AØKK08089U Political Economics

Volume 2013/2014
MSc in Economics
The course provides a broad overview of modern political economics. It deals with the interaction of politics and economics, using formal game-theoretic models to understand the implications for economic policy of various political settings and institutions. The course relates the theoretical predictions to real world examples and systematic empirical finding.
Learning Outcome

In the process of the course the student shall acquire the knowledge about the basic and more advanced theoretical models of different aspects of political-economic process as well as ways and results of empirical assessment of these models. Specifically, the student shall acquire knowledge about the tools of modeling and empirical results on

  • Electoral competition and voter behavior;
  • Partisan politics and political agency;
  • Redistributive aspects of politics;
  • Dynamic policy problems such as politics of public debt and political business cycles;
  • Impact of different political institutions on economic policy;
  • Relationship between politics and development;
  • Politics and media;
  • Politics and finance.

To obtain the highest grade, the students should, in a convincing way, be able to: 1) apply methods and results from the list of topics above to analyze variations and extensions on these and closely related topics within political economics; 2) discuss assumptions and methods of same; and (3) place and discuss the topics within both a Danish and international practical and empirical context at the level corresponding to that presented in class.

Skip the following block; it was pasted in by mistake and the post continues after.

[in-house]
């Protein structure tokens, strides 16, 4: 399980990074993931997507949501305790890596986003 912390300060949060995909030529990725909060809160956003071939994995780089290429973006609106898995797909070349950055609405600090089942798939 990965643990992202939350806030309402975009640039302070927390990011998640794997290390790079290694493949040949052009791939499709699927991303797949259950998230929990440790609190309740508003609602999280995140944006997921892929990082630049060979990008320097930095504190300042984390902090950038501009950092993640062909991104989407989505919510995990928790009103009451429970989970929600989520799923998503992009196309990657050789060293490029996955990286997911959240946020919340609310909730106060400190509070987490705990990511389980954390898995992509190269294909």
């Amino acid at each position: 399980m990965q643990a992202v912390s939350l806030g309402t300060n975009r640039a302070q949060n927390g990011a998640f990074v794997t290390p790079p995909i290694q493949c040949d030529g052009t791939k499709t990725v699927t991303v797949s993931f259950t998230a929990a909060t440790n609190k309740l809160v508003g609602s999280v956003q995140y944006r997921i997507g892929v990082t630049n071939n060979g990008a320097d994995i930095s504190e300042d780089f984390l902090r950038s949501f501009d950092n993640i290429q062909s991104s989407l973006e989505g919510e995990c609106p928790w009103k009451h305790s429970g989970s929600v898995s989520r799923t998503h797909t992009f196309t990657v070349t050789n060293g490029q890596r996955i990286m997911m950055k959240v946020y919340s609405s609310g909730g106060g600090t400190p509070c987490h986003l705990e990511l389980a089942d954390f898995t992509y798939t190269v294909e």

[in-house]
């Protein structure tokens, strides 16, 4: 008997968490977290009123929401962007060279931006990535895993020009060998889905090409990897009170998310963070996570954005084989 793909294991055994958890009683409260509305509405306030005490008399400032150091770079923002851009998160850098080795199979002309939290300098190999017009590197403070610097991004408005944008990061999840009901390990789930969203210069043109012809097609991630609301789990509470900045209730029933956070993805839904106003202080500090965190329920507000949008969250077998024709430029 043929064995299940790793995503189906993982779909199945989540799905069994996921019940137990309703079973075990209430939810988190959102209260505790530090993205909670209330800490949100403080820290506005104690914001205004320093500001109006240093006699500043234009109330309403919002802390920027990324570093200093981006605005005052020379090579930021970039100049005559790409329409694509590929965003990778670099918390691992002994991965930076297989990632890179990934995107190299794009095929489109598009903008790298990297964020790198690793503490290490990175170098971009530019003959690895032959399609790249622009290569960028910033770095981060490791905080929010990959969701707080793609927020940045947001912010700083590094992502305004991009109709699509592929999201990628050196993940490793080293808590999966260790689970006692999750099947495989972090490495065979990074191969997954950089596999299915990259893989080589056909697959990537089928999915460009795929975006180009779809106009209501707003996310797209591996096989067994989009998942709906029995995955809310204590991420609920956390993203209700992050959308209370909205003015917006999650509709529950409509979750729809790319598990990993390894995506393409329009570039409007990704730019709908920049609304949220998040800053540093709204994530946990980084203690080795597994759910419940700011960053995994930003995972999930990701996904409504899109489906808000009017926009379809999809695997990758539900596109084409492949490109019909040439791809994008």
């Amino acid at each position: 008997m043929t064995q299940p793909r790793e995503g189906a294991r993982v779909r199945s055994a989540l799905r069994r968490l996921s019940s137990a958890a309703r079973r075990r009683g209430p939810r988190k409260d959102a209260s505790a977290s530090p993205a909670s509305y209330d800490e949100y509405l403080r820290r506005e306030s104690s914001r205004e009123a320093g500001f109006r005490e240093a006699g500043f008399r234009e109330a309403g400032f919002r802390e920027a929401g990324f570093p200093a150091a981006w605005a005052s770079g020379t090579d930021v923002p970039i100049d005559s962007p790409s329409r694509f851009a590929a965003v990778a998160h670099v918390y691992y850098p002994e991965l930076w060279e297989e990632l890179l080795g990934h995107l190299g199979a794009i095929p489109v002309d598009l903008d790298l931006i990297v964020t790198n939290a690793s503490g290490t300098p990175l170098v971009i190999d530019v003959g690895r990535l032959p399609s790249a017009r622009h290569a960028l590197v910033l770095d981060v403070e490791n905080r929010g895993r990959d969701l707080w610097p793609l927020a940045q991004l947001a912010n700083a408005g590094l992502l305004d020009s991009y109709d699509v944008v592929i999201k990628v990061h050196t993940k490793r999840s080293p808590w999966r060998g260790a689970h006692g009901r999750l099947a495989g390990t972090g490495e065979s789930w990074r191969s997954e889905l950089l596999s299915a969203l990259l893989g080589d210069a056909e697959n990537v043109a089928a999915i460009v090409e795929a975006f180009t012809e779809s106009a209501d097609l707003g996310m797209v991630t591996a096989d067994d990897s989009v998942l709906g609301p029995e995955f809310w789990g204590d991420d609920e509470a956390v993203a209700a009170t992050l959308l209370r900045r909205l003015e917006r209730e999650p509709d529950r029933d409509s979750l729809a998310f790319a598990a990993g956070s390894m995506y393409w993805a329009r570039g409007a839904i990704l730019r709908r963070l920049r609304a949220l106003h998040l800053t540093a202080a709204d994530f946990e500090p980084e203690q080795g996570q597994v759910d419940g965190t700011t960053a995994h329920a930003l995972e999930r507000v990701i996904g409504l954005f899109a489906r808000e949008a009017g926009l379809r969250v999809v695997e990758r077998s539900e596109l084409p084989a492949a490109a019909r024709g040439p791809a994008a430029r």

Persson and Tabellini. 2000. Political Economics, selections from chapters 2-10, 13
Besley and Case (1995), “Does Electoral Accountability Affect Economic Policy Choices? Evidence from Gubernatorial Term Limits”, QJE
Baron and Ferejohn (1989), “Bargaining in Legislatures” American Political Science Review
Persson and Tabellini (2004), "Constitutional rules and fiscal policy outcomes", AER
Hanssen (2004), "Is There a Politically Optimal Level of Judicial Independence?," AER, vol. 94(3), pages 712-729.
Alt and Lassen (2006), "Fiscal Transparency, Political Parties, and Debt in OECD Countries." European Economic Review
Alt and Lassen (2006), “Transparency, Political Polarization, and Political Budget Cycles in OECD countries” AJPS.
Acemoglu, Johnson, Robinson (2001), “The Colonial Origins of Comparative Development: An Empirical Investigation”, AER
Persson (2005), "Forms of Democracy, Policy and Economic Development", NBER WP.
Besley and Prat (2006), ”Handcuffs for the Grabbing Hand? Media Capture and Government Accountability”, AER;
Strömberg (2004b), ”Radio's Impact on Public Spending”, QJE
Kroszner (1999), "Is the Financial System Politically Independent? Perspectives on the Political Economy of Banking and Financial Regulation", working paper, University of Chicago.
Pagano and Volpin (2005), "The Political Economy of Corporate Governance," AER, vol. 95(4), pages 1005-1030.
Public Finance introduces some topics, but is not a prerequisite. Some familiarity with game theory is required.
3 hours of lectures per week for 14 weeks.
  • Category
  • Hours
  • Exam
  • 3
  • Lectures
  • 42
  • Preparation
  • 161
  • Total
  • 206
7,5 ECTS
Type of assessment
Written examination, 3 hours under invigilation
3 hours written exam taking place at Peter Bangs Vej 36.
Without aids
Marking scale
7-point grading scale
Censorship form
External censorship
100 % censurship
Exam period
Will be updated before the start of the semester
Same as ordinary. But if only a few students have registered for the re-exam, the exam might change to an oral exams with a synopsis to be handed in. This means that the examination date also will change.
Criteria for exam assesment
The Student must in a satisfactory way demonstrate that he/she has mastered the learning outcome of the course.